Stay Away From Tipsters
Most of the people who bet on sports have been at this point. You had a massive losing streak and lost a big chunk of your bankroll. Now you start to question yourself and your bets. Do I place the wrong bets? Am I being careless with the research of my bets? Maybe always betting on the favorite isn’t the right strategy? Do I even know what I’m doing here?
That’s exactly the point where you try to look for people who may know more about making money with sports betting than you do. You look for tipsters.
When dealing with the topic of tipsters you have to understand that there are two types of them.
There are the so-called “premium tipster” which all claim to be highly profitable with yields above 10%. These people will ask for a fee because you can get access to their tips. The problem is that most of them don’t provide any actual stats on their betting success. Even if they do, how can you be sure that these stats weren’t altered to make them look better for potential customers? That’s right, you can’t be sure.
If you want to try a premium tipster service nevertheless you have to realize that it won’t make you any money if your stakes are really low. Let’s say you have a bankroll of 100€. With the advised 1% stakes, you’re betting 1€ on every bet. If you have to pay 20€ a month for the subscription of the premium tipster, he should be amazing because you just started with -20 units or 20 lost bets in a row. You need to make these 20€ back AND you want some profit to show for your investment at the end of the month. The tipster’s fee doesn’t care about your stakes. You need to do the math yourself to see if it will actually be possible to turn a profit with your stakes and the tipster’s fee.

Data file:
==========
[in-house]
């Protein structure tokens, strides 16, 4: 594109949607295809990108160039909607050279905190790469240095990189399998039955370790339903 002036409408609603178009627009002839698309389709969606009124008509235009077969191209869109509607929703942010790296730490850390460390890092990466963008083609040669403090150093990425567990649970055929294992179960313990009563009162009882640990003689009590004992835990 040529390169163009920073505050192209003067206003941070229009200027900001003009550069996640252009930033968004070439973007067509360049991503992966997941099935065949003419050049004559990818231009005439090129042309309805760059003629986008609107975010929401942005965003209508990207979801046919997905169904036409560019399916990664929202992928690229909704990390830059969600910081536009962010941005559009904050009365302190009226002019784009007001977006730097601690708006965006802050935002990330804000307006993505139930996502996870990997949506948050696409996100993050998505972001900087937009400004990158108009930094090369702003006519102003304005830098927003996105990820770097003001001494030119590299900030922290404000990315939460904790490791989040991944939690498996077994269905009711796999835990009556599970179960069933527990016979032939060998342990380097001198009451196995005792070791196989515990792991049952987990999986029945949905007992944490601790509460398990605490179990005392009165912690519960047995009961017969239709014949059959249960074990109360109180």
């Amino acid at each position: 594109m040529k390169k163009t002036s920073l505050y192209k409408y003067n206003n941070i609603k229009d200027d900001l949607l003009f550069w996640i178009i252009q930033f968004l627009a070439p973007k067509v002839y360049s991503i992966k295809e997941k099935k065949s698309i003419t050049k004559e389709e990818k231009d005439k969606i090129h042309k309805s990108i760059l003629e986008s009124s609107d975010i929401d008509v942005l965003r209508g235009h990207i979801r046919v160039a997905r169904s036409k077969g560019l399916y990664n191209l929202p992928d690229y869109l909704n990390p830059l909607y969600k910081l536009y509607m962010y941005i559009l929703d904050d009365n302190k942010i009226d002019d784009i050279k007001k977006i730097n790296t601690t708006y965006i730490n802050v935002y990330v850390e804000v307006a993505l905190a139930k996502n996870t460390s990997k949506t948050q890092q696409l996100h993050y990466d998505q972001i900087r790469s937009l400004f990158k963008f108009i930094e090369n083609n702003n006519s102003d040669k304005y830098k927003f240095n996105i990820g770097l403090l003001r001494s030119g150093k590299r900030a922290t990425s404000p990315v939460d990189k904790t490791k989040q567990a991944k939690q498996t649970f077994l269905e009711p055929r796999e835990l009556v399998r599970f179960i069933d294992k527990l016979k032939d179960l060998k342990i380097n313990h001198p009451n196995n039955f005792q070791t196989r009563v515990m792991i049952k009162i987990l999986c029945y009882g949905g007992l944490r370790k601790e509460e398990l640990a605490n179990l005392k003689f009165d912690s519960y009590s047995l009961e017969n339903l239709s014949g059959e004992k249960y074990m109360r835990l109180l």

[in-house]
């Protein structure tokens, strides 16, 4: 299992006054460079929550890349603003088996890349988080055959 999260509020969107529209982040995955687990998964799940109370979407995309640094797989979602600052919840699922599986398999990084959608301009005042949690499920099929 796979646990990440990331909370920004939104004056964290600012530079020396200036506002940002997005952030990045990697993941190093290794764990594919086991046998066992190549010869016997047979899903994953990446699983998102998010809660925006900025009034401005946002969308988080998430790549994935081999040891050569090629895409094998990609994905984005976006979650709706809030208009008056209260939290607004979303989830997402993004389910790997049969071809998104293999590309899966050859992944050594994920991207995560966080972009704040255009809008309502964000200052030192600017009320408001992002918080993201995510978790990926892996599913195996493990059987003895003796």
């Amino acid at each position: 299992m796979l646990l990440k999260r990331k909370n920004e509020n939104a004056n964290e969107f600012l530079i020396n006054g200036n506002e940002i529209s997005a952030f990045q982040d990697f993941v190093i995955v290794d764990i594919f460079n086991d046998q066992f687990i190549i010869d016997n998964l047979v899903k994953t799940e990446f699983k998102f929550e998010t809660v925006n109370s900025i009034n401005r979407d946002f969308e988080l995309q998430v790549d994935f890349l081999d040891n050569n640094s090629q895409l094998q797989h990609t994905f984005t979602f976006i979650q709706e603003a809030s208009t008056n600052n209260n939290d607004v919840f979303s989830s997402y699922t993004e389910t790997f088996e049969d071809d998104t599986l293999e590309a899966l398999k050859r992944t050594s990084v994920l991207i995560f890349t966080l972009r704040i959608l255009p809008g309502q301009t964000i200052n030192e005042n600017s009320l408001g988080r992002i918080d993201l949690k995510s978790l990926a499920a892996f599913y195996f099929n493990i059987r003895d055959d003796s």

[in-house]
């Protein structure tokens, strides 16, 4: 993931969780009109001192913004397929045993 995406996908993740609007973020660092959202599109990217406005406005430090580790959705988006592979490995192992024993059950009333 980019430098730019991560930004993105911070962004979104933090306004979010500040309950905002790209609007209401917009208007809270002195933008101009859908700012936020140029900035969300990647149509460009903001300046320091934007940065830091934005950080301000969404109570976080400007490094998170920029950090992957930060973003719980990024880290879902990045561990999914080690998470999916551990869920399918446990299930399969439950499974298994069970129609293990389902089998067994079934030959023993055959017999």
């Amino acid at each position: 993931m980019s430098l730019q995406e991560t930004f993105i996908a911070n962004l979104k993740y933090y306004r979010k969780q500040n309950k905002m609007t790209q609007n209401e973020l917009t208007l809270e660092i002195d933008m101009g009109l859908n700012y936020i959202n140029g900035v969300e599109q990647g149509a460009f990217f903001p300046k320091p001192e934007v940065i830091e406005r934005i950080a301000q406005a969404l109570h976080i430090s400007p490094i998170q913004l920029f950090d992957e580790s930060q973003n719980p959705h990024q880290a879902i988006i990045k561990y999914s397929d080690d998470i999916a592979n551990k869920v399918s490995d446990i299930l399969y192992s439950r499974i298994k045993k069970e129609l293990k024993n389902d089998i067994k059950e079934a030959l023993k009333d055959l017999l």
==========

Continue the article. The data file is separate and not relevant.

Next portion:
Paying people for tips is always risky. If you decide to do it though, google the tipster name and find some reviews. If he’s well known there will be some kind of feedback on his service. Beware, there are lots of con artists out there.
The second group of tipsters posts their tips for free. Most of them will do it on a Twitter account that links to their website. These tipsters don’t make money with fees but rely on ads on their websites or affiliate programs of bookmakers instead.
It’s easier to follow them because they don’t hide their tips behind a paywall, but some of the same problems still apply. Most of them don’t release their (unaltered) stats. It’s also always possible for them to delete losing tips from their Twitter or their website. Again, research is your friend.
Realize that tipster want to make money for themselves, not for you. You are just part of the machinery they need to make that money. Be careful out there and don’t throw your money at people just because they promise they’ll give you winning tips.